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Christmas presents for dogs

'What I'd buy my cat for Christmas…'

How better to celebrate the joy that your pets bring you, than by giving them a festive treat? To help you pick the perfect present, we've asked the experts for their top recommendations on fun, safe and enjoyable gifts for your furry friend. Plus, an animal nutritionist weighs in on the best edible end-of-year indulgences.

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A toy for gentle exercise

Petplan vet Brian Faulkner's choice:
Kong Active Treat Dispenser Ball, £2.49 from fetch.co.uk

'It's important that cats of all ages get some form of playtime, but it's especially useful for older cats as it helps to keep both their bodies and minds agile,' Brian advises. 'That's exactly why my top choice for an older feline's Christmas present is the Kong Active Treat Dispenser Ball.

The ball can be packed with low-calorie treats and, thanks to its irregular shape, moves unpredictably and promotes a gentle – but healthy – form of exercise. This will help to keep your older cat mentally active by challenging her to retrieve the food and engaging her natural instinct to hunt. Its slow rocking motion means she can play in a safe and less physically demanding manner.'

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Interactive games

Clinical animal behaviourist Inga MacKellar's choice:
The Natural Pet Company's Cat Toy Collection Box, £13.99 amazon.co.uk

'We often spend hours playing with our cats when they are younger, but tend to interact less with them in this way as they become older,' Inga says. 'But most cats, even those in their golden years, still enjoy playing – although they might need a little encouragement at first. A great way to entice your cat into playtime is through some gentle interactive games with you, which is why I'd recommend The Natural Pet Company's Cat Toy Collection.

It comes packed with fishing rod and natural-fibre toys (although some have small metal bells on them, which I'd suggest removing to prevent your cat's claws from being caught). Fishing rod toys are ideal for a less active older cat, as you can dangle the toy in front of her and she can reach out with her paws and play while lying down. Short, one-to-two minute sessions a few times a day are ideal to keep your pet stimulated and young at heart.'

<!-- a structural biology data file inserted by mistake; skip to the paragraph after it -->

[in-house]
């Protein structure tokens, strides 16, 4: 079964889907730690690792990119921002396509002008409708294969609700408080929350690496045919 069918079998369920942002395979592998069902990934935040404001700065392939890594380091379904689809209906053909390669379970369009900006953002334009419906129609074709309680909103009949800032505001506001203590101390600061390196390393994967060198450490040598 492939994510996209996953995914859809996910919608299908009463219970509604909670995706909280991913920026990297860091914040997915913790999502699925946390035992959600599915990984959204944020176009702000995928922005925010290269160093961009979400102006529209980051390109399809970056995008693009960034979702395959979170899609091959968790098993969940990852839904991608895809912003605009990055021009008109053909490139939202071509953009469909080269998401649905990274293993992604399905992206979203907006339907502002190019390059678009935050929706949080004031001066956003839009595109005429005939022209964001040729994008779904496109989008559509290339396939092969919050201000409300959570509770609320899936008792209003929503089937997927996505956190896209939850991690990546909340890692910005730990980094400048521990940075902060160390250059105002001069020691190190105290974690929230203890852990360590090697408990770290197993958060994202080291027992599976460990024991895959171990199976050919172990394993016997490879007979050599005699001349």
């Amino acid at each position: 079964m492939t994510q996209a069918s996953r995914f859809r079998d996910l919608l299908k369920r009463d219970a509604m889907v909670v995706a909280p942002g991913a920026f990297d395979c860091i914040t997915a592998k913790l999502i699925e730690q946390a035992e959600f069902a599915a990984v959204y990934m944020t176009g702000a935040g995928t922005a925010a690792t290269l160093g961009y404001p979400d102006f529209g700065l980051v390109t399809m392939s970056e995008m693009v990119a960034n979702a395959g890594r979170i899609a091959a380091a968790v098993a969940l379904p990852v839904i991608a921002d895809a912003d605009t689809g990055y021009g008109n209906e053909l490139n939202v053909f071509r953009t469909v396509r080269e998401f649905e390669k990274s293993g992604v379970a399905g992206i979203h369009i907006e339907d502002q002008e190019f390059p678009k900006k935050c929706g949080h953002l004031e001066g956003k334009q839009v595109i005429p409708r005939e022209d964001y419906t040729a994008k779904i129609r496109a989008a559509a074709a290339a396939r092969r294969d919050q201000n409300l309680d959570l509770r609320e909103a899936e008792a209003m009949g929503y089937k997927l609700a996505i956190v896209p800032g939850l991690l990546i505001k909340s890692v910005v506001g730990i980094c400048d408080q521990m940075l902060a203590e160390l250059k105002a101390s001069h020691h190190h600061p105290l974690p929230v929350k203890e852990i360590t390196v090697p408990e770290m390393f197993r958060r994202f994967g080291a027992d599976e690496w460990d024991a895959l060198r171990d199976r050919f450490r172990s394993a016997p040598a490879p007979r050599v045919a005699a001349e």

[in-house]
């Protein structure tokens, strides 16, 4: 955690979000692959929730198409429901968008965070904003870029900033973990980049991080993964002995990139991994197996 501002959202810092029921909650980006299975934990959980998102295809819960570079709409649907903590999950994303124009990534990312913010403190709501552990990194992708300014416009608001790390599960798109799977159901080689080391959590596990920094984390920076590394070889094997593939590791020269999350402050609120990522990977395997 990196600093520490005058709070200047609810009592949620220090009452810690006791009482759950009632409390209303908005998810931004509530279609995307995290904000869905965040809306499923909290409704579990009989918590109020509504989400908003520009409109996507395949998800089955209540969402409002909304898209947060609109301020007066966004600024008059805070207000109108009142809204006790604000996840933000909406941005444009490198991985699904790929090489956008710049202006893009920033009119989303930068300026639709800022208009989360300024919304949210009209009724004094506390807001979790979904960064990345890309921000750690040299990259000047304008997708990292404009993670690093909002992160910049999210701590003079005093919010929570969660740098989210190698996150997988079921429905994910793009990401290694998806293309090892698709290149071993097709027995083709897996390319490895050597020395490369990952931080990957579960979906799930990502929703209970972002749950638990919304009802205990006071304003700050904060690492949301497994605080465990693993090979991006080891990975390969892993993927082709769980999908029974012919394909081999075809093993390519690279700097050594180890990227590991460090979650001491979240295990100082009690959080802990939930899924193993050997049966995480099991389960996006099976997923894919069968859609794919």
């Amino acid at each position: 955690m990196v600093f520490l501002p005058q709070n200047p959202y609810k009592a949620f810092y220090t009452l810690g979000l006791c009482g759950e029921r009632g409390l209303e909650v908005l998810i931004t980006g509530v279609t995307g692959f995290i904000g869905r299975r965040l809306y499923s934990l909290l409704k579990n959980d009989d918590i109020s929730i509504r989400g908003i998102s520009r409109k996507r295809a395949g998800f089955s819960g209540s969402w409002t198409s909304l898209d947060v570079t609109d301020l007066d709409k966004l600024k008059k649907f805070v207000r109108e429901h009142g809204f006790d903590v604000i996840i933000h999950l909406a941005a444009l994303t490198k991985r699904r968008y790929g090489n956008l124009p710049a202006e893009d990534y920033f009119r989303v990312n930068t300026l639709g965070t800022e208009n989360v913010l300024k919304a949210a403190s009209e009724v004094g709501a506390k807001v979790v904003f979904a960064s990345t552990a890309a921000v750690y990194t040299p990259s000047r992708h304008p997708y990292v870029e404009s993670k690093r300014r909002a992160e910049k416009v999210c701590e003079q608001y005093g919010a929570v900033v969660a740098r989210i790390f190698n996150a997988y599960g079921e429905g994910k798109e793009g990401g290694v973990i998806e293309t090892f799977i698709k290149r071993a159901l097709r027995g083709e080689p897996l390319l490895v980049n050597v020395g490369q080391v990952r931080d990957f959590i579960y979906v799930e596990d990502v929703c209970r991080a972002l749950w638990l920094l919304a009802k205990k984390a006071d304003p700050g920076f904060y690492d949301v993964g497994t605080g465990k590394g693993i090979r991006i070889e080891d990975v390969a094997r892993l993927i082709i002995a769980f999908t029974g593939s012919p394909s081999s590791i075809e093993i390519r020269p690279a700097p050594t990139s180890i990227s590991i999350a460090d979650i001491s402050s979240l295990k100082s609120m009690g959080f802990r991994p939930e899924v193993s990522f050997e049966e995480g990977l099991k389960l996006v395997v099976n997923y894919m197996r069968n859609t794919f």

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Edible festive treats

Clinical animal nutritionist Marjorie Chandler advises on those extra indulgences:

'It's normal to indulge a little during the holidays, and the same often goes for our pets,' says clinical animal nutritionist Marjorie Chandler. 'However, ageing cats may have health problems, which limit the types of snacks they can be fed. For example, if your cat has kidney disease you should avoid giving her any human foods, which are high in protein and salt. On the other hand, if she has diabetes a small bit of cooked fish or chicken should be fine, although you'll need to monitor her overall calorie intake closely. Ask your vet for advice if you're at all unsure about what your cat can and can't eat.

Treats shouldn't make up more than 10% of your cat's daily calories. To put this into perspective, an older cat needs about 250 calories per day – so her treats shouldn't add up to more than 25 calories of that. Pre-packaged treats often contain 300-400 calories per 100g, so a 50g bag should last you more than a week at a time. If your cat is overweight, then low-calorie treats are better. Some cats will enjoy small amounts of cooked broccoli, squash or grated courgette, so you could try these out on your cat when you're next cooking them for your own dinner and take note of which she prefers. You can also supervise her play with a catnip-filled toy.

Finally, while the festive season can make it difficult to monitor all the foods that your cat has access to, you should always make sure products that are toxic to cats are kept out of reach. This includes chocolate and ingredients such as xylitol, onions and garlic.'

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